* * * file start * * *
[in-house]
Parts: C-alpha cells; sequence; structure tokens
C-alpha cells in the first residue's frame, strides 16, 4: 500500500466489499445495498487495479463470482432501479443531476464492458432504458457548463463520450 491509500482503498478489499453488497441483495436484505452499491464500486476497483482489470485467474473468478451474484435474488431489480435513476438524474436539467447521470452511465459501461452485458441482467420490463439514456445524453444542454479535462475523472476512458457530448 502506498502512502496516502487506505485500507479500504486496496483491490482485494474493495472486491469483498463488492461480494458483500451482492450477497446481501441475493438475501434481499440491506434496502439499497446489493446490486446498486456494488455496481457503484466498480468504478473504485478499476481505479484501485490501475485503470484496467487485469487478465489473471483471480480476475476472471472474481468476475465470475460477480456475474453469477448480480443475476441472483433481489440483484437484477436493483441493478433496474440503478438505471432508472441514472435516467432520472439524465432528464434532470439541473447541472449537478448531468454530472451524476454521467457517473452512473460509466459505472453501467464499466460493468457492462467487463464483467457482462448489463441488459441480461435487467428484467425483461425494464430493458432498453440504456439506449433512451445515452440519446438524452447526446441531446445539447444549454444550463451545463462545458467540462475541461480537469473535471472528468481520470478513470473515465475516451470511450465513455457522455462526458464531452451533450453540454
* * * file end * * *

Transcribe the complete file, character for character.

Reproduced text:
[in-house]
Parts: C-alpha cells; sequence; structure tokens
C-alpha cells in the first residue's frame, strides 16, 4: 500500500466489499445495498487495479463470482432501479443531476464492458432504458457548463463520450 491509500482503498478489499453488497441483495436484505452499491464500486476497483482489470485467474473468478451474484435474488431489480435513476438524474436539467447521470452511465459501461452485458441482467420490463439514456445524453444542454479535462475523472476512458457530448 502506498502512502496516502487506505485500507479500504486496496483491490482485494474493495472486491469483498463488492461480494458483500451482492450477497446481501441475493438475501434481499440491506434496502439499497446489493446490486446498486456494488455496481457503484466498480468504478473504485478499476481505479484501485490501475485503470484496467487485469487478465489473471483471480480476475476472471472474481468476475465470475460477480456475474453469477448480480443475476441472483433481489440483484437484477436493483441493478433496474440503478438505471432508472441514472435516467432520472439524465432528464434532470439541473447541472449537478448531468454530472451524476454521467457517473452512473460509466459505472453501467464499466460493468457492462467487463464483467457482462448489463441488459441480461435487467428484467425483461425494464430493458432498453440504456439506449433512451445515452440519446438524452447526446441531446445539447444549454444550463451545463462545458467540462475541461480537469473535471472528468481520470478513470473515465475516451470511450465513455457522455462526458464531452451533450453540454